Micro-Management - The Pendulum Killer
My name is Jay Mcfarland, and I want to welcome you to this module, Micromanagement, The Pendulum Killer. Unfortunately we still have to talk about micromanagement. Some people still believe, for whatever reason, that this is a great way to manage people, when in truth it's a great way to destroy this pendulum that we've been talking about and to make sure that cash is the only thing that employees care about. So in this module, we're going to talk about the fallacy of micromanagement, what people think that it does as opposed to what it actually does. And then we're going to talk about the result of micromanagement, and it's something that I call minimum expectations mode. And so many companies and managers find themselves with a staff in minimum expectations mode, but they don't even know it, and I'm going to give you another case study of where I've seen minimum expectations mode go into play to such an extreme that the employees actually had a name for it, and they actually had a song for it, and it was all as a result of micromanagement. So the main thing to remember at this point is that if you are a micromanager, you are destroying any success in your company, and you're killing the pendulum and you're driving cash to the top of the hierarchy of needs. So let's go ahead and get started by talking about the fallacy of micromanagement.

The Power of Positive Interaction - The Pendulum Booster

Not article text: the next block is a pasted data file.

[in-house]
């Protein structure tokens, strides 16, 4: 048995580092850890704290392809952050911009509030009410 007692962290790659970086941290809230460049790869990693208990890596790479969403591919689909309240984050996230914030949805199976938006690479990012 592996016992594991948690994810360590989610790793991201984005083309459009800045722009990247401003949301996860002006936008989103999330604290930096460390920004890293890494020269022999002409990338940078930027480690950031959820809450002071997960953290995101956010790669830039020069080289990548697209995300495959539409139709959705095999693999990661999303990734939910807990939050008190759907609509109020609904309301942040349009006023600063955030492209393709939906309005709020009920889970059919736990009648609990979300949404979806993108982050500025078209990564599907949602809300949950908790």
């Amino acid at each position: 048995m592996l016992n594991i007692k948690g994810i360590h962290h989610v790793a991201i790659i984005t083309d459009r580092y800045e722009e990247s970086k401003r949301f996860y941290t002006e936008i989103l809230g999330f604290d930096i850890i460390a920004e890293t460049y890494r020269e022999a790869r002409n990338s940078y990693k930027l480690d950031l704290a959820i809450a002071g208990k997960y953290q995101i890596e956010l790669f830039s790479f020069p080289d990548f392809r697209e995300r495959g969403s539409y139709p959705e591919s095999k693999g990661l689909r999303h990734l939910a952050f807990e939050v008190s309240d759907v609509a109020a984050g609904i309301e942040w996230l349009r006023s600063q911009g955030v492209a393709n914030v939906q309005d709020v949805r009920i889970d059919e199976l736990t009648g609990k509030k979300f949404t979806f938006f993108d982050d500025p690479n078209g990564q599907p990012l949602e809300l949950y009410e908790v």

My name is Jay Mcfarland, and I want to welcome you to this module, The Power of Positive Interaction, or The Pendulum Booster. This is perhaps one of the most important things that I would like to share with you, and that is to gain an understanding of how much you can influence your staff members simply by how you interact with them every single day, and that even if you have good systems like we've talked about before, even if that pendulum is moving pretty well and you've pushed them up into that self-actualization, or self-control mode on the hierarchy of needs, that even then if you don't treat your employees properly, you will still drive down productivity and you may still end up then pushing cash to the top if you're not careful. So in this module, I want to talk to you about understanding the power that you possess as a manager. I don't think people understand how important the daily interaction is with their staff members, that you have the unique ability to change staff members simply by how you treat them. In fact, I would suggest to you that every single member of your staff has the potential to become better than they are now, to become the same and not improve or get worse, or to get worse than they are. And I believe it is 100% your choice, both by how you set up what we've talked about before, your systems and your training, your accountability and those types of things, but also with how you directly treat them. So let's go ahead and first of all talk about understanding the power that you possess as their manager.